A Minister’s Wife Blog EntryGeorge Bernard Shaw once said: “Hell is full of musical amateurs.” Well, fortunately, professionalism was leading the way to heaven at Tudor Court last week. Writers’ Theatre has gathered remarkable array of talent to transform George Bernard Shaw’s 1894 play Candida into a scintillating new musical.
A Minister’s Wife Workshop
A Minister’s Wife tells the story of Rev. James Morell, a Christian Socialist minister who believes himself to be happily married to his wife Candida—until that stability is threatened by the amorous advances of the young poet Eugene Marchbanks. Tony Award nominee Austin Pendleton is responsible for adapting the Shaw play. Jan Tranen is the lyricist and the music is composed by Josh Schmidt, whose musical Adding Machine was an off-Broadway hit last year. The production is directed by Writers’ Theatre Artistic Director Michael Halberstam.
During the last workshop in October 2008, the creative team identified a major hurdle still left to be overcome: the inability of a contemporary audience to fully grasp Morell’s status in Victorian England. The audience Shaw wrote for would naturally know what kind of man he was and the good work he was attempting to accomplish. Christian Socialists were some of the most influential activists in the later 19th century. They were able to preach their cause to people all over the political, social and economic spectrums. However, to an American living in 2009 much of the political landscape of Shaw’s play holds no meaning or relevance. Morell is in fact achieving the contemporary equivalent of preaching both to the NRA and the ACLU and inspiring them to a common cause. Without this insight into Morell’s character, he can come off as slightly comical – a windbag even – which diminishes the dramatic potential of the play’s exciting final scene.
The answer to this conundrum came in the form of a new eight minute opening number, entitled “The Sermon.” To start off the show, we are now treated to a rousing oration from Morell on the ills of society and how Socialism is the way to a better future. As a result, both his good intentions and his talent at earnestly winning over his listeners are on display from the beginning of the musical. Furthermore, it holds almost epic scope as an overture, sweeping us thrillingly into the world of the music setting up all of the major themes.
Kevin Gudahl who is playing Morell, performed a heroic feat learning the sizeable song which was only completed days before the workshop began. Some of the cast had participated in a previous workshop this past October and were familiar with most of the material. Those who were new to the process had the difficult task of learning a significant amount of challenging music in only a week, which I am pleased to say they accomplished magnificently.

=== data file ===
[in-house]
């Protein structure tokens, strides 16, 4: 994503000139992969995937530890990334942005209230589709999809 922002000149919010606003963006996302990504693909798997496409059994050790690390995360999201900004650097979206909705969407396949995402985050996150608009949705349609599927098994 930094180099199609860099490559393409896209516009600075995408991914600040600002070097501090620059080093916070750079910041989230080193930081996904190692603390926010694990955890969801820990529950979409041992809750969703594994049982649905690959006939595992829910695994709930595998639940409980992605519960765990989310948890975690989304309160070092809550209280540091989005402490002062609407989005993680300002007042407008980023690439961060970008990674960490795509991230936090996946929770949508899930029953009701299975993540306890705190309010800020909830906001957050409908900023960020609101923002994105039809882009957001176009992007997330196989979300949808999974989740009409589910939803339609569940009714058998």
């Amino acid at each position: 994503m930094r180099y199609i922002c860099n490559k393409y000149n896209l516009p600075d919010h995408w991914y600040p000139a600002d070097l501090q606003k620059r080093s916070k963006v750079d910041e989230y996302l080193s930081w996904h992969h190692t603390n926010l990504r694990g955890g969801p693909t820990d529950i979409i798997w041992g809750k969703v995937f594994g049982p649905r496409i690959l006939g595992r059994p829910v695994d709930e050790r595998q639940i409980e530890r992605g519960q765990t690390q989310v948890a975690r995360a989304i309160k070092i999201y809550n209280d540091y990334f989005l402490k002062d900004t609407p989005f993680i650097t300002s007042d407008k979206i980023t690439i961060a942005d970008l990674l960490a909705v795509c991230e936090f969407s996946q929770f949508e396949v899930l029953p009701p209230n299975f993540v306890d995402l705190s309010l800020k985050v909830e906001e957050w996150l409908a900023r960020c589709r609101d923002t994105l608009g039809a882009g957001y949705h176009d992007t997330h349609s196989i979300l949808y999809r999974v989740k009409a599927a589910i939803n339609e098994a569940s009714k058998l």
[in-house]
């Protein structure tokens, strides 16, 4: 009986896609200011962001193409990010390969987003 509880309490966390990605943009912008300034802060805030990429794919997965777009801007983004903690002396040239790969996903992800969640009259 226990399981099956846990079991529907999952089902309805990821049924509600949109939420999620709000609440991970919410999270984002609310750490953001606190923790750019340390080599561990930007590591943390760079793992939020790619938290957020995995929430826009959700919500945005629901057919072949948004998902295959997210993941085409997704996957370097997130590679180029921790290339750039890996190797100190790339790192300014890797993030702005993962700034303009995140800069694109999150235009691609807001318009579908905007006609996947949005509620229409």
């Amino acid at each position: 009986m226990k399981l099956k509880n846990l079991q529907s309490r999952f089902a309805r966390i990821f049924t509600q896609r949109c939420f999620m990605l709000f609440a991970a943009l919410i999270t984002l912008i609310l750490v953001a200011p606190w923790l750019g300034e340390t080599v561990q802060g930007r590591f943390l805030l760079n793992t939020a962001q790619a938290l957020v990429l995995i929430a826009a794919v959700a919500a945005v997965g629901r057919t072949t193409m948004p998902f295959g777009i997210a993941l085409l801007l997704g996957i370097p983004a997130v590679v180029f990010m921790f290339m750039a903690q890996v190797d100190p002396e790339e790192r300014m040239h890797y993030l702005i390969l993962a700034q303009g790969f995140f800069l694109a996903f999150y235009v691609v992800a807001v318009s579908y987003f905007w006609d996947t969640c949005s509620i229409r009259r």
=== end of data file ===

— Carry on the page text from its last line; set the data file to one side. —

The October workshop had been mostly consumed by the task of learning music. This time around, Richard Carsey (Musical Director) and Tim Splain (Assistant Musical Director) were able to utilize two rehearsal spaces and accomplish considerably more in half the time. The speed with which our artists were able to learn the new music allowed for deeper exploration of the text this time around. Characters were developed and motivations established as an increased command over the music empowered the cast to focus on scene work. Jan and Austin were able to subtly shape the words on the page as Michael and the cast brought the scenes to life like never before.
The end result of a week of hard work was astounding. An invited read-and-sing through of the piece on Saturday morning was remarkably polished for such a short rehearsal time. “The Sermon” was very well received and the musical as a whole played better than ever before.
But most importantly, the creative team now has in their possession a musical that is ready for the stage. Some changes may occur before everyone regroups in April, but the development of a new musical that began four years ago is nearing readiness for production. Soon enough, A Minister’s Wife will enchant Glencoe audiences. And it will, I am confident, be a heavenly experience.